Goshen News, Goshen, IN

February 27, 2013

Sequester will likely have an impact locally


GOSHEN — How soon and how much Goshen-area residents will notice automatic federal budget cuts that may begin Friday are mostly unknown.

Congress cut a deal last fall to institute across-the-board budget reductions that will trim $85 billion from the federal budget through Sept. 30 and $1.2 trillion over the next decade, according to The Associated Press. Some of those cuts will impact local agencies and services. For instance, all health providers that have Medicare patients will have a 2 percent reduction in their payments. Other services are also set to be reduced.

Pam Kennedy, the director of the combined Goshen and Warsaw Housing Authorities, said she got a notice from the Department of Housing and Urban Development agency warning to brace for a 6 percent reduction in housing assistance payments beginning Friday. The program provides rent and utility subsidies for low-income families.

“They suggest we set fair-market rents lower and double-check the utility allowance,” Kennedy said.

But that won’t happen in Goshen. This cut will be one in an ongoing series of financial reductions from HUD, Kennedy said. In 2010 the housing authority’s usual HUD support was reduced to 96 percent; in 2011 to 86 percent; and in 2012 to 74 percent.

“The sequester reduces it to 69 percent,” Kennedy said. “So we are supposed to streamline by not hiring more people and not giving raises and hopefully we will get through. What do they think we did when it went to 92, 86 and 74?”

Despite all the prior budget cuts, Kennedy said the Goshen agency has a financial cushion due to the City Council’s allocating $571,050 from its rainy day fund to bailout the agency in 2012. Also, a fund drive last year generated about $100,000 in private contributions to the agency.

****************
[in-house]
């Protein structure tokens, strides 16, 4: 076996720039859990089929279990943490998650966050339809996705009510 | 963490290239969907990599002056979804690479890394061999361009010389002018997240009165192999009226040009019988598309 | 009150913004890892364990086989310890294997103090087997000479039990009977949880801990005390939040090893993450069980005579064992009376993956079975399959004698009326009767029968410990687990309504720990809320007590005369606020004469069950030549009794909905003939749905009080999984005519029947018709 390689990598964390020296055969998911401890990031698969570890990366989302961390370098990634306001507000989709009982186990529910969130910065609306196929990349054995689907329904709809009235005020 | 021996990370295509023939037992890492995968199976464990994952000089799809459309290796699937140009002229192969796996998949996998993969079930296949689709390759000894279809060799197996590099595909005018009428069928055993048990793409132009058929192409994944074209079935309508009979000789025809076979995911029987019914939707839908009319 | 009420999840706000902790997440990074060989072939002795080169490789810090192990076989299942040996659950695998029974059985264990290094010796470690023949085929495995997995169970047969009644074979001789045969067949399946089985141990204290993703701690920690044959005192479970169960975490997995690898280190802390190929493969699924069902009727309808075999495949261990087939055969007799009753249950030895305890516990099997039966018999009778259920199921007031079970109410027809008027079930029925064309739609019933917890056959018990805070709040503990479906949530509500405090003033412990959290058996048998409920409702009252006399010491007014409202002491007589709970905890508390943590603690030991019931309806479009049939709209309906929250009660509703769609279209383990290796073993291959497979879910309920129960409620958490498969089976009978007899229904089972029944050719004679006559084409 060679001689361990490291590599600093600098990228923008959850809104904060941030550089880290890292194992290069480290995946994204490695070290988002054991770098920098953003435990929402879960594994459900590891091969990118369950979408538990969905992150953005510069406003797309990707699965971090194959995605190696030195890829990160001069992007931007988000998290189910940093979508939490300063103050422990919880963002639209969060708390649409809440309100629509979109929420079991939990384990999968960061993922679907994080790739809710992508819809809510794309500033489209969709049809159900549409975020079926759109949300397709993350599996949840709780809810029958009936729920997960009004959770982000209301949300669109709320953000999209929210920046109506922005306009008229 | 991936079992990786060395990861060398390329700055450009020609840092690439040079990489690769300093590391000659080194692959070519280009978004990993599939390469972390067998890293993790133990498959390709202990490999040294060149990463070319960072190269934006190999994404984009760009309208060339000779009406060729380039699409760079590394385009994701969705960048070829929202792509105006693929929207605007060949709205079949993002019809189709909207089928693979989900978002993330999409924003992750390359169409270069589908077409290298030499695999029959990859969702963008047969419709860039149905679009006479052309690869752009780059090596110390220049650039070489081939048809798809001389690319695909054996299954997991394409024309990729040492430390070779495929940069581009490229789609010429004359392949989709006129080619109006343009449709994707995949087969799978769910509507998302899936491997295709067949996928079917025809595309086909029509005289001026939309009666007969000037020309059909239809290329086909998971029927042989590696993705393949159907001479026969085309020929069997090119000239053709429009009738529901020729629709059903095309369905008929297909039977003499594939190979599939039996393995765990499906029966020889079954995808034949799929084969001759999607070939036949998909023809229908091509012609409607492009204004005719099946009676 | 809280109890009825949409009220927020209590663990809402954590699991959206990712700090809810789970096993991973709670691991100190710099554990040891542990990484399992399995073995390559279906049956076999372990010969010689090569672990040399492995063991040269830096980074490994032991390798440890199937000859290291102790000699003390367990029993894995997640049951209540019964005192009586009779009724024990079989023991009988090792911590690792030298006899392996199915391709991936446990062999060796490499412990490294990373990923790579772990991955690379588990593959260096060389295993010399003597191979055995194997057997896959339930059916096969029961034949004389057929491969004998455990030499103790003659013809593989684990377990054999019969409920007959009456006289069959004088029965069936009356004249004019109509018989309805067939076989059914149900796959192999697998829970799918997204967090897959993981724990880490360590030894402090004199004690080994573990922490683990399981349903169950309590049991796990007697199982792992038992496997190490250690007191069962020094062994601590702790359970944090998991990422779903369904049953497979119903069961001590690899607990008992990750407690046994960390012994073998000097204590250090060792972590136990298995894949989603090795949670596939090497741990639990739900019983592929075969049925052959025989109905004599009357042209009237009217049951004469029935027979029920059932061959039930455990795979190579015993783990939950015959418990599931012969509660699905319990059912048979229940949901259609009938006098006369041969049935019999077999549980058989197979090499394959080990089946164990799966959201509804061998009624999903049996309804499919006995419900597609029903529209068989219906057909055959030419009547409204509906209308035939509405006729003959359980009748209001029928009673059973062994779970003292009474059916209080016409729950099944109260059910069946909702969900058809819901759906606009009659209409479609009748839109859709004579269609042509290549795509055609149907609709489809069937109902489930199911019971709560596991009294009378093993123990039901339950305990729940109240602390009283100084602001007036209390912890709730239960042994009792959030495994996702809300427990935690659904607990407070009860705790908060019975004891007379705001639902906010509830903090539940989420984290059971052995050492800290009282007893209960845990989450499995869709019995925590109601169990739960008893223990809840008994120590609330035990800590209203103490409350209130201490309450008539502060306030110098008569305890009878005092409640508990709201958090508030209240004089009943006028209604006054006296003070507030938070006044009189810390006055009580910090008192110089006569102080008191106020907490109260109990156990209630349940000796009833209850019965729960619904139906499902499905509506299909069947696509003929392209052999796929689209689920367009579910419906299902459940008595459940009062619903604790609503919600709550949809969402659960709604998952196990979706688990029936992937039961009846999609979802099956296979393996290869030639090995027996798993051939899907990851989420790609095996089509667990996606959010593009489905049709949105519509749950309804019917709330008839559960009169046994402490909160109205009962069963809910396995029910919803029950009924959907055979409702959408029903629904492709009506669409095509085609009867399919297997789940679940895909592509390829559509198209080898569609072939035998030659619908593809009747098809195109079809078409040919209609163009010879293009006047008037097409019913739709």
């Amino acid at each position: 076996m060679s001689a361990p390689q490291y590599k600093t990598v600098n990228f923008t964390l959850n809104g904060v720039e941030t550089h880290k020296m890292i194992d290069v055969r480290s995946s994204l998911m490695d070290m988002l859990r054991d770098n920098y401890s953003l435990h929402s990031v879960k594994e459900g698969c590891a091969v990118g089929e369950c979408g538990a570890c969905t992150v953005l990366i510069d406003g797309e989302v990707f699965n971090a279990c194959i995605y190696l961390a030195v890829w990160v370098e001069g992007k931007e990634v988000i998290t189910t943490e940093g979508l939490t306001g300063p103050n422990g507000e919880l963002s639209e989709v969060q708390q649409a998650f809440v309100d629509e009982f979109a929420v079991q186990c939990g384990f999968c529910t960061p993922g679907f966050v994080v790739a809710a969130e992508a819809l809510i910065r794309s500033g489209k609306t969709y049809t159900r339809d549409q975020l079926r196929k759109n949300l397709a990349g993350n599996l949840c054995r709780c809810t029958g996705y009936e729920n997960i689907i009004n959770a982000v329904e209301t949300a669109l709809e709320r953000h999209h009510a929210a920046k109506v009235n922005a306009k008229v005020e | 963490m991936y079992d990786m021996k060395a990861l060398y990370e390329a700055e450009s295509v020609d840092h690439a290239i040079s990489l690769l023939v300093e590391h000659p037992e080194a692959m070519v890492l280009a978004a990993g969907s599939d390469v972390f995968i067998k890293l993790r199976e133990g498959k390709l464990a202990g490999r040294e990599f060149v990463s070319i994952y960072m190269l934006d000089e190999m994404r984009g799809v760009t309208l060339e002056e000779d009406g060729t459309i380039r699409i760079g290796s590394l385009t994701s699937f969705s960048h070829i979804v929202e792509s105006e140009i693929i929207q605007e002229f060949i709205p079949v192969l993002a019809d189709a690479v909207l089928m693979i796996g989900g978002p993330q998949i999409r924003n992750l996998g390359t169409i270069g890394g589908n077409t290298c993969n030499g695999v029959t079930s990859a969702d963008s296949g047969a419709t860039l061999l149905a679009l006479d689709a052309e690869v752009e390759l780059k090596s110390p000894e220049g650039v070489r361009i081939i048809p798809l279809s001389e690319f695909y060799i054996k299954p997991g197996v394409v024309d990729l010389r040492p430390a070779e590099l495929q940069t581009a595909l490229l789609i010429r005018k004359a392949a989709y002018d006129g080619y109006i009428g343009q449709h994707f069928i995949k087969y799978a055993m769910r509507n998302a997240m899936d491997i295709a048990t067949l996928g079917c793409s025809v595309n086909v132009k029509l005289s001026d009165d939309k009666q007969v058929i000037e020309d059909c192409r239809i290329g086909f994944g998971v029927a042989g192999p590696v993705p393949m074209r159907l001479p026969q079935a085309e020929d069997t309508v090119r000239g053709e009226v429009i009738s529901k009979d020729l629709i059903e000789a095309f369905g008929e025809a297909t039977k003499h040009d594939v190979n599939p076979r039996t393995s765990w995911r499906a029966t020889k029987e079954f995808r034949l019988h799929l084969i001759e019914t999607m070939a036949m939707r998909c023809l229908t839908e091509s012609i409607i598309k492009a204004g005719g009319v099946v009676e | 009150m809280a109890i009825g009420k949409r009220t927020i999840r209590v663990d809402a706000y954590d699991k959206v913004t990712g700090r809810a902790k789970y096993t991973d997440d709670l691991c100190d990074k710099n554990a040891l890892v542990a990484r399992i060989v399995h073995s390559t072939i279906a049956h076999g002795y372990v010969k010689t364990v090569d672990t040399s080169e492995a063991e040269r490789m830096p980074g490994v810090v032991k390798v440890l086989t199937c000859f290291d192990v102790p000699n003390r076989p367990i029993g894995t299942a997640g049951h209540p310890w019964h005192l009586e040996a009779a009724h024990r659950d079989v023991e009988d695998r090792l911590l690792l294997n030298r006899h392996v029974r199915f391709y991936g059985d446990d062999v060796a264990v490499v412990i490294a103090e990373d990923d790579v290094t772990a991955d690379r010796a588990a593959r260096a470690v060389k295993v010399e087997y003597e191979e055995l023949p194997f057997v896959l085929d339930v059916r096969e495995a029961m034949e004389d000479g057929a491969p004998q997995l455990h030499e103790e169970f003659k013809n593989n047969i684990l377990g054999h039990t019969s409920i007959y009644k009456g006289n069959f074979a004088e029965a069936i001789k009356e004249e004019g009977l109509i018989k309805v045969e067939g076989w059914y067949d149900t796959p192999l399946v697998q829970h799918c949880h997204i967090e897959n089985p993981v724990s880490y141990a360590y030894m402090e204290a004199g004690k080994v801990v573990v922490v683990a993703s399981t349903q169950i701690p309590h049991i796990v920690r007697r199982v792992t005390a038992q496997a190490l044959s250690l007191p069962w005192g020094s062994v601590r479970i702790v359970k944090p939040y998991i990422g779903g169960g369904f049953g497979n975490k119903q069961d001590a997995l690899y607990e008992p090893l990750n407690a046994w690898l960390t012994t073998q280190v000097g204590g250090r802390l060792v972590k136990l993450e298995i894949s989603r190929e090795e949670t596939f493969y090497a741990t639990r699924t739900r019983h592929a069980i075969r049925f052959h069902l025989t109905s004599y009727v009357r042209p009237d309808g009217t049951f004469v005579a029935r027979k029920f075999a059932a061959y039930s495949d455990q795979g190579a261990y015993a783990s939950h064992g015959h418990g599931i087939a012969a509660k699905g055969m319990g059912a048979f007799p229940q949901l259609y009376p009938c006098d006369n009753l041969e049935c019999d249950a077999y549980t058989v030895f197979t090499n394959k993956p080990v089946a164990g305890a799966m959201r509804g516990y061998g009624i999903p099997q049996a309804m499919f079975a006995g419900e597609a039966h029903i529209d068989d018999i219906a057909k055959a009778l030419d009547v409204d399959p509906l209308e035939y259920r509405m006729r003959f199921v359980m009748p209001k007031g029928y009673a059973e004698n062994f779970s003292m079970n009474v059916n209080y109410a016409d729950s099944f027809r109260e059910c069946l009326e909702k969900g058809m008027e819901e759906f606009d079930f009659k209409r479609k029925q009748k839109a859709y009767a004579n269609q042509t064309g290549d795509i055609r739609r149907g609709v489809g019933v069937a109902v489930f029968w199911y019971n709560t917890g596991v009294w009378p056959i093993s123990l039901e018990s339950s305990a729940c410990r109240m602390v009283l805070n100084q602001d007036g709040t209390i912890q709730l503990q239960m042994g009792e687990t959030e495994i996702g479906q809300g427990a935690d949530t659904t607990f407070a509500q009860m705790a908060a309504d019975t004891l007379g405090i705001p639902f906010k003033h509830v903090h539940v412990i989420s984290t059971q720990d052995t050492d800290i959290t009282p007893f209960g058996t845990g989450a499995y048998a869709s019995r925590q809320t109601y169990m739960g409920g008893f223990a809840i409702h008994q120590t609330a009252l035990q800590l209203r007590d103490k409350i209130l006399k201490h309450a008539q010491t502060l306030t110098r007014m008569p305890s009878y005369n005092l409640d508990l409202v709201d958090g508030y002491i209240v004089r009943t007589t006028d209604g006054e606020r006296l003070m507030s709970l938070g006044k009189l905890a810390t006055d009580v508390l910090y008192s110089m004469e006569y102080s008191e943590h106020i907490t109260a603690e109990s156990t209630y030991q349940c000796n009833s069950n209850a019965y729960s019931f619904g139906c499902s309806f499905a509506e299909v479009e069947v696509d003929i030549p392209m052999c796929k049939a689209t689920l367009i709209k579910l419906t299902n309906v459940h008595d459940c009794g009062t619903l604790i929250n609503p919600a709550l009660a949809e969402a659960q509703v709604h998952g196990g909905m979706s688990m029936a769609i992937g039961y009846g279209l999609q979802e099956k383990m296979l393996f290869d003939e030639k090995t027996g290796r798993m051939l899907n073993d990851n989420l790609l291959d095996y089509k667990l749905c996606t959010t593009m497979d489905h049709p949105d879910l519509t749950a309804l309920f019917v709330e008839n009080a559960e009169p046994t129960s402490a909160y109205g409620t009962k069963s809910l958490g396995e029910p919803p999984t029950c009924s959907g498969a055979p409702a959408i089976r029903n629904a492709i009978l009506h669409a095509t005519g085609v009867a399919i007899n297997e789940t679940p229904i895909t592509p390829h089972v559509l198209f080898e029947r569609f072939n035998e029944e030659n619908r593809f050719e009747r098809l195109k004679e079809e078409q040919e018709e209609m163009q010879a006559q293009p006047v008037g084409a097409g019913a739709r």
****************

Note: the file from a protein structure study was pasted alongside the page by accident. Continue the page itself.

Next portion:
“The Goshen Housing Authority is setting well for this because of the people who donated last year and the HAP cuts,” Kennedy said. “We are still sitting on that so we won’t be lowering the payments to landlords and stuff.”

She estimated that 285 families in the Goshen area benefit from the rental voucher program.

The agency is still rebuilding that program after several years of administration turmoil and financial stress that led to the merger of the Goshen and Warsaw agencies and the City Council bailout.

“We have been doing very well and we haven’t hardly dipped into it at all yet because we are not fully leased yet,” Kennedy said. “We have a cushion there where other people may not have a cushion. We are going to weather this.”

The schools

Schools across the Goshen area receive federal funds to help low-income students through several programs. In Goshen, Superintendent Diane Woodworth believes it will be some time until school administrators know the extent of the budget reduction’s impact.

“The most that could impact Goshen Schools would be Title I funding, Title II and Title III funding,” Woodworth said. “But it looks like it would be more in the fall. I think from what I’ve seen so far, they realize that we already have staff in place and that they would allow us to finish the year. So it would be some cuts for next year.”